California boasts the healthiest and most successful horse racing industry in North America: it employs 30,000 people, has generated $3.5 billion dollars in revenue, and is the state’s tenth-largest industry.
A claim is legally invalid if the name of the horse is misspelled on the claim form.
No owner (or his/her representative) with a horse in a race can place any form of wager on any other horse TO WIN in that race (this rule even extends to all permutations of “exotic wagers”).
At certain tracks (especially in Northern California), on-site stabling of your horse for a specified period is a condition for eligibility in certain races.
The Jockey Club “foal registration certificate,” updated with your name as current owner, must be on file with the Racing Secretary before your horse can be entered in a race. In the event that you buy or claim a horse and discover that the horse’s papers have been destroyed or lost, arrangements must be made through the Horse Identification Office to obtain duplicates. (See Sample Forms & Charts, Figure 7, for sample registration certificate).
The fee due to the jockey who will be riding your horse in a race must be on account with the track’s Paymaster of Purses before your horse can start.
No horse can be entered in more than one race per day (sweepstakes races included).
Though rules vary from track to track, no matter how many partners (or syndicate members) have a share in a given horse, it may be that only six entry credentials, or horsemen’s passes, will be issued to that horse’s owner.
Note: If there are numerous owners, the Clerk of Course will usually ask the trainer to specify which owners are to receive a credential. Also, some tracks will issue parking passes and license validation stickers to all the horse’s owners, no matter how many there are).
The Stewards have the right to withdraw or scratch any horse (at any point before the start of the race) which they deem “not qualified” for the race in which it has been entered.
In any race, the Stewards or the CHRB can order a purse, award or prize withheld from distribution (indefinitely) pending the determination of a protest of any kind. If any purse, award or prize has already been distributed to an owner for a horse which is later disqualified, the Stewards or the CHRB may order that the money be returned and re-distributed to the rightful owner of the “winning” racehorse.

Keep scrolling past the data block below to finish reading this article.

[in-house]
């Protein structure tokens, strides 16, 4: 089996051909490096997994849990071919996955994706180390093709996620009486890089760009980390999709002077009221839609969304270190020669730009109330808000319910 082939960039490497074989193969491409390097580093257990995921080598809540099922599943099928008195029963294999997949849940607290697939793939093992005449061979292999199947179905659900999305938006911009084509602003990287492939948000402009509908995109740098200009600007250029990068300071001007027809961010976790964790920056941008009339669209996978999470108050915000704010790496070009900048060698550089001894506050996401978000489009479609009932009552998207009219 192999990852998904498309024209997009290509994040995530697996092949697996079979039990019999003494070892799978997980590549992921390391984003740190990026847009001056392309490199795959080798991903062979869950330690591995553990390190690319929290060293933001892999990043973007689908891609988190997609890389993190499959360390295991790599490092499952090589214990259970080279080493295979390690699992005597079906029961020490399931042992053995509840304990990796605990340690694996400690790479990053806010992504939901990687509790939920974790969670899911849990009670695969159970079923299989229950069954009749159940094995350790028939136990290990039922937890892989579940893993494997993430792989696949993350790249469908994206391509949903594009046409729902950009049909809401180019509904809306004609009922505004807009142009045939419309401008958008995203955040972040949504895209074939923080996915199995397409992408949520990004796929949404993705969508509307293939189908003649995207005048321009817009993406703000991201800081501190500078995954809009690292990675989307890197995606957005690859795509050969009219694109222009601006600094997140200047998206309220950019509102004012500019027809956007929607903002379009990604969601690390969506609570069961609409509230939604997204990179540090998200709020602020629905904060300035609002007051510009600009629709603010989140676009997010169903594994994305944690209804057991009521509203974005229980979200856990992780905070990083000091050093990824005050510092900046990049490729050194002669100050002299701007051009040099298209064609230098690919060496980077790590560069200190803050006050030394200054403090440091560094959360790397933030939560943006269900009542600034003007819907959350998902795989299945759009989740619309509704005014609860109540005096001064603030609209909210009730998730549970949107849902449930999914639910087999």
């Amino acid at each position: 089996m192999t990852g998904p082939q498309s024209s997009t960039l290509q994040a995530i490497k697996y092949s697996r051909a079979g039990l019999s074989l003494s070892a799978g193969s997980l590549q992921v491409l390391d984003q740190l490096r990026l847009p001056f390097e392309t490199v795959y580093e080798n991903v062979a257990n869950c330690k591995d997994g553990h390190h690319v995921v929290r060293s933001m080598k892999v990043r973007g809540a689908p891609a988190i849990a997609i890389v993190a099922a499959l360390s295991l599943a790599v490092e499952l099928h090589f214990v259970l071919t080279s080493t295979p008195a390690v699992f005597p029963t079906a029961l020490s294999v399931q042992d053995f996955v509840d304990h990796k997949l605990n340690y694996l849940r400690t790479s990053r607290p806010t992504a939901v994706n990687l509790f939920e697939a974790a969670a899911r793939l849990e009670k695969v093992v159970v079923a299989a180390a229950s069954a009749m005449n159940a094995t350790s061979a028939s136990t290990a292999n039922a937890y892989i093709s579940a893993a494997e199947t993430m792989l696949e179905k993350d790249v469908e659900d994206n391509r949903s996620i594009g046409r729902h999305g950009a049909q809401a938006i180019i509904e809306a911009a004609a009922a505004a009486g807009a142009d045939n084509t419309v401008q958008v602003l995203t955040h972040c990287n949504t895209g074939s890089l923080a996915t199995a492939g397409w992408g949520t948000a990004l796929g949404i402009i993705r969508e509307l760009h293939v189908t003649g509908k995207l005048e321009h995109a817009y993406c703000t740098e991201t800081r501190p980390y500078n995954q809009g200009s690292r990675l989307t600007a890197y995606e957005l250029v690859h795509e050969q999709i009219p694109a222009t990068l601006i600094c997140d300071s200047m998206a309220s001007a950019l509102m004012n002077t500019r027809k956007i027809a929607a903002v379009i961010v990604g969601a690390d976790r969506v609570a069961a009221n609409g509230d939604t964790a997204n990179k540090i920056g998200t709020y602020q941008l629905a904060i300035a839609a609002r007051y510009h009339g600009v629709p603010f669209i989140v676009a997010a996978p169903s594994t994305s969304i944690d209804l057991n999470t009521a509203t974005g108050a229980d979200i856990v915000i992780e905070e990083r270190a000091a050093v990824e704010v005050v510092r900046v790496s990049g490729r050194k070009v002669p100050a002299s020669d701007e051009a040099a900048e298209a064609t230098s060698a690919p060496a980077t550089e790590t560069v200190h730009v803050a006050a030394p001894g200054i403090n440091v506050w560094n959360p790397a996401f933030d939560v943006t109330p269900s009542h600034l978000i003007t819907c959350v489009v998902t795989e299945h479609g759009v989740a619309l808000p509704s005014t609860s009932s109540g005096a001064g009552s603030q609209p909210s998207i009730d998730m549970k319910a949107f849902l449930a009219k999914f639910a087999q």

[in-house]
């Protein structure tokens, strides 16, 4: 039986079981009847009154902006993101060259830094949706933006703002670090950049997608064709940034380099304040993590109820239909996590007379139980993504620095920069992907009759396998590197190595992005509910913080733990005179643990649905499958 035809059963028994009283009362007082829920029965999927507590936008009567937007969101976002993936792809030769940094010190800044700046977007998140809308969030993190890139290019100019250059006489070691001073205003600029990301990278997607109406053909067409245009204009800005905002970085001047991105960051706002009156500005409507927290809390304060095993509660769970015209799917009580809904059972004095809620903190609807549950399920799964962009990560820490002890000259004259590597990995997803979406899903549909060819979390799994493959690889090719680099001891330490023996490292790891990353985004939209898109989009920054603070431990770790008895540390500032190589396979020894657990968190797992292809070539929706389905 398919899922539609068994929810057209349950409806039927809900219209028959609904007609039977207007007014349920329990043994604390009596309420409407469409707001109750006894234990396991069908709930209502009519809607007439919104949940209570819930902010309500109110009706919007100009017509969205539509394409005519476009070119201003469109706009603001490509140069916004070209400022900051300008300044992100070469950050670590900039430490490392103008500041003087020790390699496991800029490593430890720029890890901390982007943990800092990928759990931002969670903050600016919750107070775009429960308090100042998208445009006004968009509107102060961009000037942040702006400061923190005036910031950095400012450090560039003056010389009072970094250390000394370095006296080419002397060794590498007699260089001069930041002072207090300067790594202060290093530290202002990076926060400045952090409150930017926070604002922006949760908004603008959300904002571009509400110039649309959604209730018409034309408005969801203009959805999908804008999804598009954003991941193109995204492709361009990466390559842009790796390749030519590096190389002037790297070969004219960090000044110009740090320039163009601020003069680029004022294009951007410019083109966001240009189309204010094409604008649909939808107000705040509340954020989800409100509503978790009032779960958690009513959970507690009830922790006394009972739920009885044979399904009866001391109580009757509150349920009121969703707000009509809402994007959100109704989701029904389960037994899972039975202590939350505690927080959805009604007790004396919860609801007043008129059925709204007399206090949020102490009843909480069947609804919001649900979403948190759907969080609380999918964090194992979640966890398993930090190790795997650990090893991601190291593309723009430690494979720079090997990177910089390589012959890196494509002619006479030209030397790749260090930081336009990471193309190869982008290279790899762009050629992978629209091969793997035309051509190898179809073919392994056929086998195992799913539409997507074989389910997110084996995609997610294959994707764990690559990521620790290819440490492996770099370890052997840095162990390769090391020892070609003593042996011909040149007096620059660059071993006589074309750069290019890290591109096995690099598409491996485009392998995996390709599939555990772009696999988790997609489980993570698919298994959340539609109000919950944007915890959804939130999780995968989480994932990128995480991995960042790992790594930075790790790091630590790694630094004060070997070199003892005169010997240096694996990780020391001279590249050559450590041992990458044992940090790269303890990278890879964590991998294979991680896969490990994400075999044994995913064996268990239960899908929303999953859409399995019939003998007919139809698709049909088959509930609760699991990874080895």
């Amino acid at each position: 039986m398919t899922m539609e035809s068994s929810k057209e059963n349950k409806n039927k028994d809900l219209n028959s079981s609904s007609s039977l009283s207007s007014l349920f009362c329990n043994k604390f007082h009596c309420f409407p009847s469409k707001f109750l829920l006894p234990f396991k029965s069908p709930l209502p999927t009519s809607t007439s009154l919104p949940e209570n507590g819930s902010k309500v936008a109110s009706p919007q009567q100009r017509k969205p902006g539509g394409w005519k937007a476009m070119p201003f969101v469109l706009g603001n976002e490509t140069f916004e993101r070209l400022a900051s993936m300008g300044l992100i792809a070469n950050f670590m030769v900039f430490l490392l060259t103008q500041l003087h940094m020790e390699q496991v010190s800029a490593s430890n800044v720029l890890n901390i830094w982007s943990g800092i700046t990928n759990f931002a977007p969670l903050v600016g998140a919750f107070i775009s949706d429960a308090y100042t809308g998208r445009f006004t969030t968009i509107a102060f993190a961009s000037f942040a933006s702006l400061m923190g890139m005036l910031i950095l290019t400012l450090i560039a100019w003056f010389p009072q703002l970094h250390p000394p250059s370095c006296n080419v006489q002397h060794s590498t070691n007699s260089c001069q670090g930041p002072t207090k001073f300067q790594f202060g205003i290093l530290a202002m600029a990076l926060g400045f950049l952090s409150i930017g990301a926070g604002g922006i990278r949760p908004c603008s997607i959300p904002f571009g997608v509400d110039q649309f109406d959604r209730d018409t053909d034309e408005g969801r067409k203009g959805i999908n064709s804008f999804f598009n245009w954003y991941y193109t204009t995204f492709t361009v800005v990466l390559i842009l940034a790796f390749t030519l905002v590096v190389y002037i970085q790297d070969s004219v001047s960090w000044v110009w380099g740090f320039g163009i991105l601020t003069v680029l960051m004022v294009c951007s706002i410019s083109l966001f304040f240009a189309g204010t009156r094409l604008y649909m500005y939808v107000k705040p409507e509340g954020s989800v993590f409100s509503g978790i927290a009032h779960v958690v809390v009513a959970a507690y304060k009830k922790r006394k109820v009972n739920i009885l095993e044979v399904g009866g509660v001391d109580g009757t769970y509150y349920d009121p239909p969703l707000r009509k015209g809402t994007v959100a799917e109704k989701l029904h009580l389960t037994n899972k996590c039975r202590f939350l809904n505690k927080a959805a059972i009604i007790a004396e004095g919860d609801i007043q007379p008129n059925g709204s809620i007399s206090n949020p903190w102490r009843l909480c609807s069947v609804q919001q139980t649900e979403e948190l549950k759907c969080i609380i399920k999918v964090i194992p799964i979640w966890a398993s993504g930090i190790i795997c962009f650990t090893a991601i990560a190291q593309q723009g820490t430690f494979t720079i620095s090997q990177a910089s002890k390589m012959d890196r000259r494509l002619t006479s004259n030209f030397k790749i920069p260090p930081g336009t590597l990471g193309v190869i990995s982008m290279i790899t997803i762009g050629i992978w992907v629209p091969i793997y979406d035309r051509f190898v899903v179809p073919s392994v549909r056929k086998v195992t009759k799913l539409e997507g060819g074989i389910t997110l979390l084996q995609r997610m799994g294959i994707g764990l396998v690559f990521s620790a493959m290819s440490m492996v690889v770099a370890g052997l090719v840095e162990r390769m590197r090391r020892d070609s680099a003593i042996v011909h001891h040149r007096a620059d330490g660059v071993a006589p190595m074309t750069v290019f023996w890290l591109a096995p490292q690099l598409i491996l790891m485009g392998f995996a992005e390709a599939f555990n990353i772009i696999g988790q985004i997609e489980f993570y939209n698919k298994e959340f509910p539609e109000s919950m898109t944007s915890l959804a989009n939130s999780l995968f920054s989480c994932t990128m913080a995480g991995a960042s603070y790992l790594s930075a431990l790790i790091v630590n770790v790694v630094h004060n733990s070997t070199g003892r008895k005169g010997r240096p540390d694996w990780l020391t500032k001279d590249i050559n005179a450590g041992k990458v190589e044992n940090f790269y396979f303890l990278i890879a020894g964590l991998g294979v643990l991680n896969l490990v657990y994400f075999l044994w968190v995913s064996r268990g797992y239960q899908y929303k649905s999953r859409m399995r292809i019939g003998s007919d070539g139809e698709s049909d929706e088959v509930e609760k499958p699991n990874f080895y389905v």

Your trainer can enter the horse of another owner he or she trains for in the same sweepstakes or handicap that your horse is entered in, unless you pre-contract with the trainer not to pursue this practice.
An owner or trainer who has a horse (or horses) stabled on the grounds of a track with a current race meet can be granted check-cashing privileges, provided proper paperwork is filled out (and verified by your bank), and provided you can present a valid CHRB license.
All owners must have an I.R.S. “W-9” form on file with the Paymaster of Purses before their horses can compete. No winnings can be released by the Paymaster without a “W-9.” The I.R.S. also requires that a “Form 8300” be filed whenever cash deposits of over $10,000 are made into an account (i.e., when preparing to claim a horse). Two forms of identification will be required to complete this transaction.
The I.R.S. will withhold 28% of your winnings as a bettor on gross collections of more than $5,000 – and on any bet where the pay-off was a 300-1 or greater (this usually involves “exotic wagers”). You cannot receive the withheld 28% until you have filed that year’s income tax returns.
If you are an owner, you can (for purposes of personal income tax) write off the cost of all losing bets on a horse you own against your total of winning wagers on that horse. (Caution: wagering write-offs may not be used to establish your racehorse as a “loss” for that year).
Trainers and owners will sometimes enter pregnant fillies and mares in a race. Not only is this legal, but some racetrackers believe that female horses actually run better when in foal. If a mare or filly listed in a given race IS In foal, there will be a notation to that effect (citing her post number) at the bottom of that page in the Official Program.
The death of any registered thoroughbred must be reported to the Jockey Club within 30 days; the gelding or spaying of a horse involved in an active meet must be reported to that meet’s Racing Office immediately.
No person licensed by the CHRB as a jockey, apprentice jockey, racing official, assistant starter or veterinarian’s assistant can be licensed as an owner.
At some time in their career, as many as 70-80% of all racehorses will exhibit signs of “bleeding” (the formal term for which is Exercise Induced Pulmonary Hemorrhage or EIPH). Although there are many theories, there is as yet NO identified, proven cause explaining this condition.